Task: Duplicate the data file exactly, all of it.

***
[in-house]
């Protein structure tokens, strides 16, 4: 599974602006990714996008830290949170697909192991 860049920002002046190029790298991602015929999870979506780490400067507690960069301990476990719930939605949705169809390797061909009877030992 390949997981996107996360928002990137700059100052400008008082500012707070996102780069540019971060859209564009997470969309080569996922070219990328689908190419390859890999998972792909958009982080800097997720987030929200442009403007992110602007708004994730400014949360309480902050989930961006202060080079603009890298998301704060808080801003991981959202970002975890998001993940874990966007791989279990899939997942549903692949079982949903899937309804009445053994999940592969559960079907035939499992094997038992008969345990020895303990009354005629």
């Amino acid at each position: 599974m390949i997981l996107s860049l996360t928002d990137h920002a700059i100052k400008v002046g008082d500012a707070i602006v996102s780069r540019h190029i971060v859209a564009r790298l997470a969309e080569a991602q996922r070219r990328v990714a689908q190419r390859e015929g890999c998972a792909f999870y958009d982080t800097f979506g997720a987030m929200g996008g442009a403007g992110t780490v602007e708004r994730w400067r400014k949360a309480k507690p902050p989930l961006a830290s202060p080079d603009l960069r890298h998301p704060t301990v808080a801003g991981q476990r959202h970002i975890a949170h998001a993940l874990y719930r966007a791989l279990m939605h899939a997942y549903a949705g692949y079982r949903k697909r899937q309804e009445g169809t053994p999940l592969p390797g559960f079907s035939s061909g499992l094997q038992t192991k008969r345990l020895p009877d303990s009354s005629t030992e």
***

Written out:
[in-house]
């Protein structure tokens, strides 16, 4: 599974602006990714996008830290949170697909192991 860049920002002046190029790298991602015929999870979506780490400067507690960069301990476990719930939605949705169809390797061909009877030992 390949997981996107996360928002990137700059100052400008008082500012707070996102780069540019971060859209564009997470969309080569996922070219990328689908190419390859890999998972792909958009982080800097997720987030929200442009403007992110602007708004994730400014949360309480902050989930961006202060080079603009890298998301704060808080801003991981959202970002975890998001993940874990966007791989279990899939997942549903692949079982949903899937309804009445053994999940592969559960079907035939499992094997038992008969345990020895303990009354005629």
């Amino acid at each position: 599974m390949i997981l996107s860049l996360t928002d990137h920002a700059i100052k400008v002046g008082d500012a707070i602006v996102s780069r540019h190029i971060v859209a564009r790298l997470a969309e080569a991602q996922r070219r990328v990714a689908q190419r390859e015929g890999c998972a792909f999870y958009d982080t800097f979506g997720a987030m929200g996008g442009a403007g992110t780490v602007e708004r994730w400067r400014k949360a309480k507690p902050p989930l961006a830290s202060p080079d603009l960069r890298h998301p704060t301990v808080a801003g991981q476990r959202h970002i975890a949170h998001a993940l874990y719930r966007a791989l279990m939605h899939a997942y549903a949705g692949y079982r949903k697909r899937q309804e009445g169809t053994p999940l592969p390797g559960f079907s035939s061909g499992l094997q038992t192991k008969r345990l020895p009877d303990s009354s005629t030992e």